I wake up early to the train blasting by, then shortly again afterwards to the dumb campers with the dogs not on leash. Man is yelling for his dog Zola to come back over and over and over. Zola won't come back. Stupid Zola.
I stop at the campground sink before leaving Nipton to fill my bottles with water
Hey, keep your dogs on a leash as per the campground rules and let other people sleep in a little. I know, I know... we all know that pets are so special.
The vague shade of the creosote bush next to me isn't helping much. As soon as the sun hits the tent, it becomes an oven, baking me inside. Tasty!
This is the opposite of the last few mornings up at higher elevations where I found myself wishing that the sun would hurry up and heat up my cold tent. Us humans are so picky about what we want and when we want it!
I'm expecting a bit of a headache from last night's beer, figuring that I was probably a tad dehydrated to begin with from all the riding in the heat. But luck is on my side, and I feel great.
Semi-outdoor shower stall with dirt floor in the Nipton quonset hut
In no time at all, I'm so hot in the tent that I start sweating and have to get out immediately. I go and take a nice long shower in Nipton's semi-outdoor showers. The showers are inside a quonset hut with fiberglass panels on the outside, and the floor is just dirt, except in the areas in front of the showers, where a wood frame resting on the ground provides a buffer zone from the sandy soil.
I stop in at the general store at the front of the complex for some supplies and I guzzle two eight-ounce bottles of juice, one 12-ounce Arizona iced tea, and I eat a frozen fruit-juice bar. It's simply too hot this morning to be bothered making a bowl of miso soup like I've been doing most mornings so far.
The usually quiet store is suddenly busy as a tour bus of French tourists empties its full load of passengers into the store to buy souvenirs and experience the feeling of an isolated desert general store. I get in the long line and wait my turn.
French tourists who just arrived on a tour bus stop to watch a passing train in front of the Nipton General Store
I go back to my tent and pack up in the hot sun. I'm already sweating off the sunscreen on my face that I applied a few minutes ago!
I walk over to the outdoor sink and fill up all my water bottles. The drain is clogged with stinky rotting leaves. I ride away from the campground and over to the store to buy yet another bottle of cold juice on my way out.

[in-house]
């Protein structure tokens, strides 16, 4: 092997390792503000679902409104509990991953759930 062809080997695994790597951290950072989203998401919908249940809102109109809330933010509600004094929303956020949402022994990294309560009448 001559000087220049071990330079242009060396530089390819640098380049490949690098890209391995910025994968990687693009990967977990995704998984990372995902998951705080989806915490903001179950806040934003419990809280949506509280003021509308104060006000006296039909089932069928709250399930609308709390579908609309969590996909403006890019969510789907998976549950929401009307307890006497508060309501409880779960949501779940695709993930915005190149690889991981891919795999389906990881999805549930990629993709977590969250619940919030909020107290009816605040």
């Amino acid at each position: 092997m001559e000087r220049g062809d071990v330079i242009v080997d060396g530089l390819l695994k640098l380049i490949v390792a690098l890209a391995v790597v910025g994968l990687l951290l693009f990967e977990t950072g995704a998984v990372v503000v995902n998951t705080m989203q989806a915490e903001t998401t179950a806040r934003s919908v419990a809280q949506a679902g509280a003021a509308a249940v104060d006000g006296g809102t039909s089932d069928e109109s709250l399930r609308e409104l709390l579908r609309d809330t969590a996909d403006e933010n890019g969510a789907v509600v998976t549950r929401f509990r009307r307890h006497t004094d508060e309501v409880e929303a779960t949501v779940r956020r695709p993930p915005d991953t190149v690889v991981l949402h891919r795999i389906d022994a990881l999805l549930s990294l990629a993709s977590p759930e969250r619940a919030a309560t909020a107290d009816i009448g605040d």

The French tourists have departed and I wonder what they think of a desolate place like this! The store is quiet now, so I get to chat a bit with the woman working there. She has lived in various parts of the desert here for 40 years and is a great source of information.
So many residents out here have intricate knowledge of the area which they usually enjoy sharing once they realize that you aren't just someone stopping for two minutes on the way to Los Angeles or Las Vegas, thinking that they are weird to be living out here.
Pavement repairs on Nipton Road over the years create an interesting texture
I mention that I'm considering riding up to Tecopa Hot Springs tomorrow, but am not sure about road conditions. She highly recommends the scenic back-road route via Excelsior Mine Road over Tecopa Pass at Horse Thief Springs, which stays green longer than many areas out here due to the presence of water. She tells me that it wouldn't be a good route in a car due to the very rough roads up there, but she thinks it would be beautiful on a bicycle for someone in good-enough shape to ride it. Now I'm excited!
She also suggests that I try riding the one-mile-long, semi-paved segment of the powerline road at the top of Morning Star Mine Road over to Cima Road, which would shave a mile or two off my trip toward the Cima Road summit today.
I thank her for the excellent tips. I get on Nipton Road and pedal mechanically in the heat across the the creosote-bush scrub of Ivanpah Valley. I'm backtracking yesterday's route for the first 10 miles until I reach Morning Star Mine Road—the turn-off that the three motorcyclists missed yesterday. Today, that road will be my turn off.